Argon Plasma Coagulation for Weight Loss
Argon plasma coagulation (APC) can help restart weight loss for people who regain weight after a gastric bypass.
What You Need to Know
- Argon plasma coagulation uses charged argon gas to thicken or scar tissues.
- It is often used to coagulate blood to help stop bleeding in the gastrointestinal (GI) tract.
- APC can also help people who have regained weight after a gastric bypass surgery by reducing the stretched opening between the stomach and the small intestine.
- The procedure is performed with an endoscope that is inserted through the mouth.
- APC is generally safe and has minimal complications.
What is argon plasma coagulation?
APC is a procedure that uses ionized gas to cause the blood to clot (coagulate) or to form scar tissue in the digestive tract. APC may be used in GI procedures to treat areas of bleeding or to address weight regain after gastric bypass.
Who may need APC to help restart weight loss after gastric bypass?
APC can help with weight loss in people who have had a type of bariatric surgery called a gastric bypass. Gastric bypass reduces the size of the stomach to a small pouch, which empties food into the intestine through an opening called a gastrojejunal anastomosis or gastric outlet.
A person may regain weight after a gastric bypass, which can be disappointing and distressing. There are several causes for weight regain after a gastric bypass, including eating patterns and lifestyle factors.
Another reason is the stretching out (dilation) of the opening between the new stomach pouch and the small intestine. A wider opening means the food may empty faster into the small bowel, leaving the person feeling hungry soon after eating and needing more calories to feel full. A person may also experience:
- stomach cramping
- rapid heart rate
- diarrhea after eating sugary foods (this suggests you may have developed dumping syndrome)
If you have these symptoms and you start regaining weight, reducing the opening between the stomach pouch and the small bowel could help. Before recommending argon plasma coagulation, a gastroenterologist needs to examine the gastrojejunal anastomosis with an endoscope to see if it has expanded.
By using an endoscope to perform argon plasma coagulation, a gastroenterologist creates scar tissue that tightens the opening. A smaller opening helps slow stomach pouch emptying so that a person feels fuller longer and can resume weight loss. The procedure may need to be repeated (usually two to three times) to reduce the size of the opening back to its size after surgery.
APC may be recommended as an alternative to transoral outlet reduction, another procedure to shrink the opening.
Preparing for Gastric Bypass Revision with APC
To get ready for argon plasma coagulation, follow the doctor’s instructions for an upper endoscopy.
Preparation may involve temporary changes to eating, drinking and taking medications the night before and the day of the argon plasma coagulation, and for two days after the procedure.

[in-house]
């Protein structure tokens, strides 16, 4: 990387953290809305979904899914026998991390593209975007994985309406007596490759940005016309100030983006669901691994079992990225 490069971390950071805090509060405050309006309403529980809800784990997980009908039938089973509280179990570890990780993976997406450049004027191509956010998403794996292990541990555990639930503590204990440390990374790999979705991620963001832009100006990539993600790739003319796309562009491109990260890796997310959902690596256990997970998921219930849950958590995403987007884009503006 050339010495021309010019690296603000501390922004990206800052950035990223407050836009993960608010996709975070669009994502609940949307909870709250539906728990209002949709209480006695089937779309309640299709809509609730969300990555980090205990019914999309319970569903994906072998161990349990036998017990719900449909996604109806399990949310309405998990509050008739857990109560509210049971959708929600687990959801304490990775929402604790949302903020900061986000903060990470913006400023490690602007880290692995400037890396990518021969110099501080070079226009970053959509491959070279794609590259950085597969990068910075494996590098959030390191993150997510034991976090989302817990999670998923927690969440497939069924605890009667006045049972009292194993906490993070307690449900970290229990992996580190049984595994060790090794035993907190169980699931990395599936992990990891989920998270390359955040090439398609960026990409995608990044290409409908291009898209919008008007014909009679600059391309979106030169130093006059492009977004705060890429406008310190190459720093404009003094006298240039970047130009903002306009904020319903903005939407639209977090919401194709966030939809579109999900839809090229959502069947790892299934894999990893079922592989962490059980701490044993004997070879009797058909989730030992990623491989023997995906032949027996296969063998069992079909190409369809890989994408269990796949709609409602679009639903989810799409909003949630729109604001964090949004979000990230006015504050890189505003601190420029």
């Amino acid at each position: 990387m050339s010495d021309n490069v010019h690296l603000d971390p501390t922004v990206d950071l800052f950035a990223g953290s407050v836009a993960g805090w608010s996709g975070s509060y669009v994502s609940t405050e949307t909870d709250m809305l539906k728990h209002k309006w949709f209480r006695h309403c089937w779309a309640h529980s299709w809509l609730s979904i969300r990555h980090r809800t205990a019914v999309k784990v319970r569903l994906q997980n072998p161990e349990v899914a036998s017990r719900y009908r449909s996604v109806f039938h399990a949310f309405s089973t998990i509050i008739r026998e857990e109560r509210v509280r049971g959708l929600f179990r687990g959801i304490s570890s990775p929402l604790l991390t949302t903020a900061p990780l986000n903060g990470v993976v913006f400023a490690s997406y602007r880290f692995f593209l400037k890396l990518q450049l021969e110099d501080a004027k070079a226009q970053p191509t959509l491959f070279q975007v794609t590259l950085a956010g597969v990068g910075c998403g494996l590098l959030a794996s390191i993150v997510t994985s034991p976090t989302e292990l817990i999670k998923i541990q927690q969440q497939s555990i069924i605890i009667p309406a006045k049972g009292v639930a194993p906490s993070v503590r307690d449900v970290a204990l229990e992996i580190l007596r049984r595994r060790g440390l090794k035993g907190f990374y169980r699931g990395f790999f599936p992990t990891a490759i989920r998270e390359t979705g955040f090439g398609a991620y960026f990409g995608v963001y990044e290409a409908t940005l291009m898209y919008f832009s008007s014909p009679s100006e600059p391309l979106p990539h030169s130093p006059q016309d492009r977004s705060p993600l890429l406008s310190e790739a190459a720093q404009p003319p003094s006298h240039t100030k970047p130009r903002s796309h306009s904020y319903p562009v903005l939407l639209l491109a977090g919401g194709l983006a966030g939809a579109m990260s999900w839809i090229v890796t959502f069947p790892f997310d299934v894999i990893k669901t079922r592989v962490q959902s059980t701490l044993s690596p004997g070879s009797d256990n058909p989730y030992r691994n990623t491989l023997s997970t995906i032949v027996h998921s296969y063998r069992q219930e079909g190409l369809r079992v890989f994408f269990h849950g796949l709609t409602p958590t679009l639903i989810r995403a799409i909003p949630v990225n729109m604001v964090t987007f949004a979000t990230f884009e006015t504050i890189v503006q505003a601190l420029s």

Arrange for a ride home after the procedure is finished, since you will be given sedating medication.
What happens during gastric outlet reduction with argon plasma coagulation?
On the day of the procedure, you lie on a treatment table under appropriate sedation to ensure your comfort, while a gastroenterologist performs the following:
- The doctor guides a lighted tube called an endoscope through the mouth to the area of concern.
- A grounding pad is placed on your thigh. (The pad is removed at the end of the procedure.)
- The doctor inserts the APC catheter through the endoscope and positions it in the desired spot. The doctor controls the flow of argon gas with a foot pedal and applies the treatment in a circular fashion to the edge of the outlet. This results in scarring around the gastric outlet, which tightens it.
- The strength of the electric charge is adjusted so the treatment is appropriate for the thickness of the tissue being treated.
The procedure takes about 15 minutes.
Johns Hopkins Endoscopic Weight Loss Program
The team with the Endoscopic Weight Loss Program offers innovative weight loss procedures that do not require invasive surgery. We take a collaborative approach to obesity management that combines the expertise of many specialists, which helps us offer high-quality care and enable long-term weight loss.
Recovery After Argon Plasma Coagulation
Most people having APC for gastric bypass revision can go home afterward, and most can return to normal activities, such as work or school, the next day. The doctor will likely prescribe a liquid diet for one week to let the gastric outlet recover, followed by a calorie-controlled soft food diet before you return to eating your normal range of foods, but in smaller portions.
Complications and Side Effects of Argon Plasma Coagulation
The procedure is generally safe. Complications are rare, but may include the following:
- Stenosis (over-narrowing) of the gastrojejunal anastomosis can occur in patients who had APC for gastric bypass revision. Stenosis can be treated by using balloon endoscopy to widen a too-tight opening.
- Perforations (tears) in the stomach or intestines are a rare risk associated with endoscopic procedures.
- Bleeding is rare after APC treatment.